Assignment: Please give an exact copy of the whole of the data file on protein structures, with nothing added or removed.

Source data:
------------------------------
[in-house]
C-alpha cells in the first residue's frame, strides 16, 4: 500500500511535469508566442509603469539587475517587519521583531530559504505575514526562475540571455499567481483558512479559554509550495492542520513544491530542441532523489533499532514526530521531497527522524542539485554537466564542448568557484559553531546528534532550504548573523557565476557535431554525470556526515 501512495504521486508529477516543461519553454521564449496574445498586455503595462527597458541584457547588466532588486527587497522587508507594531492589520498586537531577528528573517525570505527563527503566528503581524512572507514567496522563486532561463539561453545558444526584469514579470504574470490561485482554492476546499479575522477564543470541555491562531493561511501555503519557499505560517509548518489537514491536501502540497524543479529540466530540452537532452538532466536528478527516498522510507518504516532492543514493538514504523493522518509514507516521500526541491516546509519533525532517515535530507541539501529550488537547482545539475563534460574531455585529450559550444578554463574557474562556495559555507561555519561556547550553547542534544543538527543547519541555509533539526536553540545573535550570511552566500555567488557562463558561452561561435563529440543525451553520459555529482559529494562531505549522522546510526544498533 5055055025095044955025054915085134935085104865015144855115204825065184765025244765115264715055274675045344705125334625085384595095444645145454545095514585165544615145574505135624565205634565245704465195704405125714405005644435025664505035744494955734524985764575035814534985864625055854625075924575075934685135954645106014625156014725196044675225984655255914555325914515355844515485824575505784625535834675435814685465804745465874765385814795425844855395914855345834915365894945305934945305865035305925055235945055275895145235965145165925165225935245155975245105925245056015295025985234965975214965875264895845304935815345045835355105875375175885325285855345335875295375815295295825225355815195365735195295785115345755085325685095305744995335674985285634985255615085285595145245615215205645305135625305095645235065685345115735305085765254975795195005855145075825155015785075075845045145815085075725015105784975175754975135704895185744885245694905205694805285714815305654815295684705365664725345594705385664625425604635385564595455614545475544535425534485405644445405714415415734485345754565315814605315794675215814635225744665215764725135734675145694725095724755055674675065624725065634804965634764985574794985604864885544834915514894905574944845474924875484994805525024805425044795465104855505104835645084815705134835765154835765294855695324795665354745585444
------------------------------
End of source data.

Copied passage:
[in-house]
C-alpha cells in the first residue's frame, strides 16, 4: 500500500511535469508566442509603469539587475517587519521583531530559504505575514526562475540571455499567481483558512479559554509550495492542520513544491530542441532523489533499532514526530521531497527522524542539485554537466564542448568557484559553531546528534532550504548573523557565476557535431554525470556526515 501512495504521486508529477516543461519553454521564449496574445498586455503595462527597458541584457547588466532588486527587497522587508507594531492589520498586537531577528528573517525570505527563527503566528503581524512572507514567496522563486532561463539561453545558444526584469514579470504574470490561485482554492476546499479575522477564543470541555491562531493561511501555503519557499505560517509548518489537514491536501502540497524543479529540466530540452537532452538532466536528478527516498522510507518504516532492543514493538514504523493522518509514507516521500526541491516546509519533525532517515535530507541539501529550488537547482545539475563534460574531455585529450559550444578554463574557474562556495559555507561555519561556547550553547542534544543538527543547519541555509533539526536553540545573535550570511552566500555567488557562463558561452561561435563529440543525451553520459555529482559529494562531505549522522546510526544498533 5055055025095044955025054915085134935085104865015144855115204825065184765025244765115264715055274675045344705125334625085384595095444645145454545095514585165544615145574505135624565205634565245704465195704405125714405005644435025664505035744494955734524985764575035814534985864625055854625075924575075934685135954645106014625156014725196044675225984655255914555325914515355844515485824575505784625535834675435814685465804745465874765385814795425844855395914855345834915365894945305934945305865035305925055235945055275895145235965145165925165225935245155975245105925245056015295025985234965975214965875264895845304935815345045835355105875375175885325285855345335875295375815295295825225355815195365735195295785115345755085325685095305744995335674985285634985255615085285595145245615215205645305135625305095645235065685345115735305085765254975795195005855145075825155015785075075845045145815085075725015105784975175754975135704895185744885245694905205694805285714815305654815295684705365664725345594705385664625425604635385564595455614545475544535425534485405644445405714415415734485345754565315814605315794675215814635225744665215764725135734675145694725095724755055674675065624725065634804965634764985574794985604864885544834915514894905574944845474924875484994805525024805425044795465104855505104835645084815705134835765154835765294855695324795665354745585444